THE BLOG

Next Week's OPEC Meeting "Looney Tunes" and the Contango "High Step"

01/12/2009 05:12 am ET | Updated May 25, 2011

There we go again. Accepting OPEC proclamations as though it was received wisdom from the "Mount." In anticipation of Wednesday's OPEC gathering, we are told by Saudi Oil Minister Al-Naimi that as an example of commitment to its OPEC brethren and their previously prescribed OPEC quotas the Saudi's, last month, pumped 8.49 million barrels a day (thank you Saudi Arabia) "absolutely" in line with its OPEC mandate. The ever obliging industry commentators and talking heads are falling all over themselves complimenting the Saudis for their seriousness in abiding by its OPEC allocation. As Bloomberg reported yesterday "The Saudis might have been impatient with market's skepticism so they decided some transparency is needed," or "This may encourage others to behave similarly to end the free fall in prices".

Really? Could it be, just could it be that providentially for the OPEC chorus there was no need for more than 8.49mm barrels/day from the Saudis in November. You see the world is awash in oil. Storage is virtually unavailable and many of the traders who in another time might have taken positions on spot deliveries are out of the game because the banks will no longer finance their inventories of wet barrels.

All that brings us to another oil patch fiction. The brilliance ascribed to those producers or major refiners playing the contango spread i.e. buying at today's prices, storing the oil wherever they can including VLCC tankers, and selling contracts for December 2009 delivery or beyond at significant premiums exceeding current cost of product, storage costs and financing. A good deal if you can organize it (but only available to the major major players because bank financing is now otherwise unavailable). And then to bask in the glory of the press and talking heads visiting praise and commendation on the acumen of the players of the contango game.

A thought. Imagine you are a producer of oil. It is in your interest to keep the price of oil as high as possible, and to keep the psychology of the oil market conducive to high oil prices (bless those $147/bbl days). And then, suddenly the market becomes skeptical of all it has heard about oil from the oil industry flacks and pliant "experts" these many years. Then in addition economic realities bring about a crash in oil consumption. Suddenly the world is awash in oil to the point where there is virtually no storage. Oil production is not exactly a tap that can easily be turned off and on without ancillary costs and damage. And if you continue to produce to the point where your storage and virtually all other land storage brimming over, you are reduced to the last option available, you charter tankers, fill them up with your production or inventory for which you have no current use, and anchor them at sea. And if it were clearly understood that you are loading up tankers because the world is awash with oil and no longer any place to store it on land, what would that do to the psychology of the marketplace, and how to deal with it?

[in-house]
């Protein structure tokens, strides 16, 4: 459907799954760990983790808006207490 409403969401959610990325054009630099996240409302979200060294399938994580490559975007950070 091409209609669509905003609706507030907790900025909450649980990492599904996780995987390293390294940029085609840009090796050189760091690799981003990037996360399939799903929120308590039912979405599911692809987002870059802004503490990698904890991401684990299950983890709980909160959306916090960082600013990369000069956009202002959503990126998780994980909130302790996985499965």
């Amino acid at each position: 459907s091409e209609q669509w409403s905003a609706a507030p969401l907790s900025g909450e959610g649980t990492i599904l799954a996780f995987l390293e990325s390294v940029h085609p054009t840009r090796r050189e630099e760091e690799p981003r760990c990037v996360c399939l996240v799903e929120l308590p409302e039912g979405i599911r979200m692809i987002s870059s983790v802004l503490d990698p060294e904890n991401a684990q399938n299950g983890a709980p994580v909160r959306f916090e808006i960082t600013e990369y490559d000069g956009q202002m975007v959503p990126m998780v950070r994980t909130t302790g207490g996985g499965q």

Ah, here comes Contango playing its soulful tune, turning a market disaster into a brilliant marketing ploy. Remember with future delivery you are dealing with paper barrels determined on commodity exchanges representing projected prices of oil at some point in the near or distant future. And the more distant in the future the thinner the market becomes. And therefore, poof! If you can push those futures prices to a significant premium above cost, interest and storage costs your current market disaster becomes a brilliant trading ploy. Are markets being manipulated? It has been the contention of these posts that as they are currently constituted, the futures trading of oil lends itself to manipulation and speculation. And oil is not alone. Only yesterday the omnipresent Jim Cramer in his nightly TV segment on CNBC appropriately entitled "The Game is Rigged" would tell his viewers, referring to the stock market, "You have every reason to distrust everything the market throws at you". Can we really expect anything different from the commodities (read oil) trading markets?